Do you think lack of skills are adding to unemployment in this current economy?

Asked by: pspworld
  • Yes I do believe so

    As being a current part-time employee for a technology firm doing IT support I find no trouble in my work. I actually been offered several full time jobs but since I’m a student cannot do it. In addition, in college I see lot of business majors, social work, nursing, art and other areas that require least amount of math and science. I’m an atmospheric science major and there are only 7 of us in my major compared to business which has about 12 times students or more and even in nursing. These are good occupations not doubt but lot people jump in these fields, but only so many are going to be hired. When I mention to people I’m atmospheric science major they will be like oh God all that math, no way. Engineering is a growing field as well as IT, but not many people in those areas. These areas require science and math and what I read online many Americans hate math. IT doesn’t require too much math or science but does require good thinking and strategy in troubleshooting. I think if people just go back and/or major in a minor in another field employment opportunities will grow for them. Programming is another good area but again lot of math and critical thinking is needed.
    Even some jobs like administration or any computer skill job can cause workers to not get the job. I use to be a TA at this vocational school and lot of people in their 30’s and 40’s were there and did not know how to use Microsoft Office. After the training, we heard more than half gobs descent paid office jobs. I showed them how use search engines and emailing. All of them knew how to browse the web. Things like this people ignore but it can hamper their ability to find work. Lot of these offices jobs they make you take a MS Word and Excel exam and must get a certain score for them to consider you.

  • If a lack of skills is the same as having no skills of value then yes

    Being skillful at video game play might make you cool, but it won't get you a good job. Same with a degree in History, English, Philosophy and dozens of others. But there are skills that are in great demand, that pay well, and that go unfilled.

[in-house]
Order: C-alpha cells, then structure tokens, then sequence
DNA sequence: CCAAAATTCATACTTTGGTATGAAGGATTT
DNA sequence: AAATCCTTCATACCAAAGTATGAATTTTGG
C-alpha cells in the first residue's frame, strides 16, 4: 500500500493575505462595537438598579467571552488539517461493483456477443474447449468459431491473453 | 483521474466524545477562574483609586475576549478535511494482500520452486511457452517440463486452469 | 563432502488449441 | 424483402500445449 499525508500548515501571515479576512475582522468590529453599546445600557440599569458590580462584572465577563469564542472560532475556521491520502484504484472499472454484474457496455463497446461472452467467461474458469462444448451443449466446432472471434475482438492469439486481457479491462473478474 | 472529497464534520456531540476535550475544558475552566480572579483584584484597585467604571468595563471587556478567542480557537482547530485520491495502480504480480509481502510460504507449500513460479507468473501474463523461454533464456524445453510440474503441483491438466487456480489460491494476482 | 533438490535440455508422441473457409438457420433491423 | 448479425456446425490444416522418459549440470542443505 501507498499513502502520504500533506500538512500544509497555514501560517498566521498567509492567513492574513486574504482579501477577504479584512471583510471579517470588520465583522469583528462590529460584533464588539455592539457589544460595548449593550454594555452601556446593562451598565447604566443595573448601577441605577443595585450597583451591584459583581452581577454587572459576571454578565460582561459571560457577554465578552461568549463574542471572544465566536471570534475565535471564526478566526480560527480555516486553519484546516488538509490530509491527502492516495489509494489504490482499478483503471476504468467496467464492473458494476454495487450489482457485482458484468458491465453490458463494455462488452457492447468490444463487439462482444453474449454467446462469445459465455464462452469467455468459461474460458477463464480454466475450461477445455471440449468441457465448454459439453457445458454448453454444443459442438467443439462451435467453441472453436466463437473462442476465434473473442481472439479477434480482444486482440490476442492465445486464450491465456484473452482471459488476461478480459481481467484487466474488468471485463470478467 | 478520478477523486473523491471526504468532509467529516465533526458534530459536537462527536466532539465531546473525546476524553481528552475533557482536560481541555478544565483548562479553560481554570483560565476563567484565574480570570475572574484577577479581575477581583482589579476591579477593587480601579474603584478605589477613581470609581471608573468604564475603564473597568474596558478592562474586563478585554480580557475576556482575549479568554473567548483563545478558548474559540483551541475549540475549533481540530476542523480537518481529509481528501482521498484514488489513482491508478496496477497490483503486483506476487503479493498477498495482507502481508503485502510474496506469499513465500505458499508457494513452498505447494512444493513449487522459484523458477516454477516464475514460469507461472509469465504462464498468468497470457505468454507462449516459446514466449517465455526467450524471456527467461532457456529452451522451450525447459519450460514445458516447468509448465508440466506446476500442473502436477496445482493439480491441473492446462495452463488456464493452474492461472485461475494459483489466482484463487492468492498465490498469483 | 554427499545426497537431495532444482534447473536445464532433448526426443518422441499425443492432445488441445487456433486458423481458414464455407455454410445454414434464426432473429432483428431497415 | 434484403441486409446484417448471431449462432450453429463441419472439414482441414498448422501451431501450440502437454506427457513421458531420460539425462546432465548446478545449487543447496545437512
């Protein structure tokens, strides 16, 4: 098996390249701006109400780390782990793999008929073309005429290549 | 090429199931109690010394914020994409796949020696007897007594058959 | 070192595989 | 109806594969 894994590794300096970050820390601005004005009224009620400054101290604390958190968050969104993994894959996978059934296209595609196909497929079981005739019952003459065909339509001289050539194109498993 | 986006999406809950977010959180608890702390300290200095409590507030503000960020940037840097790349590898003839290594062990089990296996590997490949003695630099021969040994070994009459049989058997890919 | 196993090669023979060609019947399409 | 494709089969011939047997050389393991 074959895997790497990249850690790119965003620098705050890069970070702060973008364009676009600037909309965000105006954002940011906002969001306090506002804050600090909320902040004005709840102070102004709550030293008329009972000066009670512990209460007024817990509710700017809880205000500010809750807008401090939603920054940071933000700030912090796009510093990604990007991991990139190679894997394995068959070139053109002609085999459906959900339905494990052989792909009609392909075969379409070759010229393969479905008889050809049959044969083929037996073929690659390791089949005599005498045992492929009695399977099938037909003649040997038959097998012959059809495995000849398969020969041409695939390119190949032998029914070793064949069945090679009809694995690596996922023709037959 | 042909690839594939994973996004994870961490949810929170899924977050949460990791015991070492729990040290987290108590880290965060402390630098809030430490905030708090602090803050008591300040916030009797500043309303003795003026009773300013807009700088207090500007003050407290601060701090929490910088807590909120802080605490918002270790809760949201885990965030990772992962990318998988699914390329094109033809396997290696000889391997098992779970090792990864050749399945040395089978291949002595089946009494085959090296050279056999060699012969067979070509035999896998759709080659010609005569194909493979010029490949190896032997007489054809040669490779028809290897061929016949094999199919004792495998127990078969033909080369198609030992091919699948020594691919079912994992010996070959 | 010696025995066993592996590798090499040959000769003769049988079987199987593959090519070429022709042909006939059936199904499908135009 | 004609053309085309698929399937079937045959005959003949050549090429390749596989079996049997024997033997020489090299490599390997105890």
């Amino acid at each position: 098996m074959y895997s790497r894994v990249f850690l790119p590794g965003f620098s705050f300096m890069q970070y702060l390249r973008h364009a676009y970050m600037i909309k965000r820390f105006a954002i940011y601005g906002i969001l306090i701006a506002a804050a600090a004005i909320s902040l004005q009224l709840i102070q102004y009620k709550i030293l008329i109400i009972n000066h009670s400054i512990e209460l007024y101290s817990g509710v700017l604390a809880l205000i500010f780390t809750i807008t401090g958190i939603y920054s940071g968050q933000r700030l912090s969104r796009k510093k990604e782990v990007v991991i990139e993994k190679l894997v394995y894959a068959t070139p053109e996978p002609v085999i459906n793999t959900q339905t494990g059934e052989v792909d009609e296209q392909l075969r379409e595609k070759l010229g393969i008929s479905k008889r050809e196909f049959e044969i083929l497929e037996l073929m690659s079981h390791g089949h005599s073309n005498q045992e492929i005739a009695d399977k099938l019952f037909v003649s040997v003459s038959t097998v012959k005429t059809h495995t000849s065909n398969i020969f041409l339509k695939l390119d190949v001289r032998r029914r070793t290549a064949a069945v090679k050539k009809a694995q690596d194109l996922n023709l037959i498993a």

People have been living in a dream world for a long time. Let's get back to reality for a moment.

    Imagine if there were no subsidized student loans at all and you had no hope of living with your parents after high school. Also imagine that you couldn't get any state or federal aid until you were 65. What would you do?

    First you would look to see if it was logical to spend $80,000 on a college degree that guarantees you nothing. You would look at the market and see that there are companies willing to pay you to learn specific skills for 4 years if you agree to work for them for 4 more. You would find apprenticeship programs that pay you a small amount for some years so you can make a larger amount for many more. You would look to see that in North Dakota they are willing to pay big bucks for all kinds of work, if you are willing to move.

    In short you would live in the real world and make real world choices and compromises. The government has corrupted the college market with subsidized loans, driven up prices, and put fantasies into the minds of many that college is great for everyone and that every degree earns you more money.

    The argument that college grads earn 1 million more in their lifetime than non-grads is true but misleading. Some grads make 10 million more and some make 0 more and the average of 1 million more tells you nothing.

    People with skills that are in demand, college or otherwise, make a lot more money than people with skills that are not in demand. How long does it take to replace a McDonalds worker who quits with a new worker? A day? How long does it take to replace a repairman who fixes the fryers at Macdonalds with a new trained repairmen? A year? Guess who makes more money?

  • Nope. The problem isn't how many have skills, but what skills they have.

    People are still under the enchantment spell of post-secondary. I know at least ten to fifteen people who went to school, got a degree, left, and found nothing in the career they had chosen. This is the main problem. It isn't glamorous to go to a trades school and learn how to plumb, but those jobs are the ones people should be getting.

    Follow your dreams? Yeah. Sure. But get a good job in a sector that is yelling for workers. Don't go and get a degree in Brazilian Jazz.

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